With more breweries per capita than any U.S. city, Asheville, N.C., has become a sort of Napa Valley of beer. And at the third annual Asheville Beer Week this week, this tight-knit beer community is strutting its stuff with tastings of barrel-aged sour beers and fermented Chinese tea saisons, and chocolate truffle and beer pairings.
The University of Illinois’ Allerton Park and Conference Center is a frequent location to visit for touring the grounds, or special events like a wedding. But an event this weekend will give visitors a sense of what it was like about a century ago.
A group of Hoopeston residents hopes to give the community a sense of how the old downtown movie theater once operated.
The Lorraine Theatre opened its doors in 1922, but closed its doors in March of 2012, suffering the fate of many single auditorium small-town movie houses.
An unnamed buyer recently bought it, and the Lorraine 2, an old store location that was converted in recent years to show movies.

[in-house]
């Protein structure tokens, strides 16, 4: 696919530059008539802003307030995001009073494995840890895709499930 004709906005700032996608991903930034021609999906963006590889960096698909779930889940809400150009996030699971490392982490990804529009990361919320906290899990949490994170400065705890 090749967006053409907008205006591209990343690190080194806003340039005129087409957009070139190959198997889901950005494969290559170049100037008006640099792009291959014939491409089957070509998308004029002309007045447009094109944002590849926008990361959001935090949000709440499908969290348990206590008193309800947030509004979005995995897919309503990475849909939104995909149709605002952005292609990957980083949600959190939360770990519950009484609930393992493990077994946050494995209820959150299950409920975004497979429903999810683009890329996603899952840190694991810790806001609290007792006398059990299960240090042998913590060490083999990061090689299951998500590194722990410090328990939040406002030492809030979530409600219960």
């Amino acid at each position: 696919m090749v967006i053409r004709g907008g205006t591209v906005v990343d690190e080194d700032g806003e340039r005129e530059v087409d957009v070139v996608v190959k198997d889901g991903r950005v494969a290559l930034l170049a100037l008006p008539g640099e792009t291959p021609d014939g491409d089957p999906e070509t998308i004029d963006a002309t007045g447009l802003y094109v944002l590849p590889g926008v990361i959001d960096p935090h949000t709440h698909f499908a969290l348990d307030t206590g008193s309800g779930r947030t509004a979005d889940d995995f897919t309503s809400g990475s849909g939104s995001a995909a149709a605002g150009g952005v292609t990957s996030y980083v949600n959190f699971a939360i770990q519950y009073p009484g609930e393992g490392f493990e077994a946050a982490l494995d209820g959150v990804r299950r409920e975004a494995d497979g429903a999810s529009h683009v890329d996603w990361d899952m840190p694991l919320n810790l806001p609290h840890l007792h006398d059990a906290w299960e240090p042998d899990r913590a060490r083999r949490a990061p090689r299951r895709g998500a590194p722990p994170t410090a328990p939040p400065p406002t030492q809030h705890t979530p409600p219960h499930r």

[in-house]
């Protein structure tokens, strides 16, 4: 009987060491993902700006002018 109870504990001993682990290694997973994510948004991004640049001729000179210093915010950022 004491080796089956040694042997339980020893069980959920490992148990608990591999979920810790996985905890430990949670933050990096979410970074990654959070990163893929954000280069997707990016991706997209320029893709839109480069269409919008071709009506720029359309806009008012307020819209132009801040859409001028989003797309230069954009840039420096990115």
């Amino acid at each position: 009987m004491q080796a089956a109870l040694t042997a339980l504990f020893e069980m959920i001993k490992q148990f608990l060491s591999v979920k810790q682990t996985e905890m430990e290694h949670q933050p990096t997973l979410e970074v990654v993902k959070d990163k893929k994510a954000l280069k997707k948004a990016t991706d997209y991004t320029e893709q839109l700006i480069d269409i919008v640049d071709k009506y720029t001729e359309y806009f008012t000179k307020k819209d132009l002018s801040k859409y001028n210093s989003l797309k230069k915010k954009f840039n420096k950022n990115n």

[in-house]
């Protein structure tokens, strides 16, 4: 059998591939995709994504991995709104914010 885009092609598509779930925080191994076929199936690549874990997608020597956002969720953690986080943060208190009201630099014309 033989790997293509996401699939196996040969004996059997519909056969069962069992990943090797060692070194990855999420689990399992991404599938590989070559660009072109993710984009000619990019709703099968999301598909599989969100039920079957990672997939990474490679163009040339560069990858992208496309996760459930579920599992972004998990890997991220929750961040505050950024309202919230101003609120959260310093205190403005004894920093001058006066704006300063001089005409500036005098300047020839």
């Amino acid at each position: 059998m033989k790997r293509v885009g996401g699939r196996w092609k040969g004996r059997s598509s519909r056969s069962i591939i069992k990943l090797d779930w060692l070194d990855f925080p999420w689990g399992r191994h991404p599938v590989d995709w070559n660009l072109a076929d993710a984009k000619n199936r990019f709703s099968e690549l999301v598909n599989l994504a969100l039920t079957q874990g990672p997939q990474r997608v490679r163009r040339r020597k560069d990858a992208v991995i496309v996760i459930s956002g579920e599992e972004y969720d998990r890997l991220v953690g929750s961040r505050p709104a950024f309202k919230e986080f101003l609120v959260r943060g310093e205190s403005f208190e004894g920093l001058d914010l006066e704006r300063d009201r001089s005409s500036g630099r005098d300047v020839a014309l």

The buyer expects to do some maintenance – then turn both of them over to the Save The Lorraine Foundation in the next few weeks.
Group president and lifelong Hoopeston resident Jim Richards admitted there’s more to be done, namely, raise about $200,000 for maintenance and restoring the Art Deco design.
His memories included a day when vaudeville acts came to town.
"They didn’t have dressing rooms, so what they did, is basically put a ladder – and there’s two tiers on each side, and they went up an built little platforms," he said. "The vaudeville people would walk up the ladder on the side of the thing, go over to the space that they had - which was elevated, above the stage, they would dress in their costumes and change costumes - and walk down and present their program on the stage.”
Richards said his group is open-minded, and needs to rent out the theater for other uses to make ends meet, including theater acts and weddings.
The Save The Lorraine Foundation holds its first fundraiser Sunday, a spaghetti dinner at the Hoopeston’s Fast Lanes Bowling Alley from 12 to 3 p.m.
In March of 2012, the federal government declared access to playgrounds a civil right, protected under the Americans with Disabilities Act. But sites in Danville and Urbana have stayed ahead of the mandate.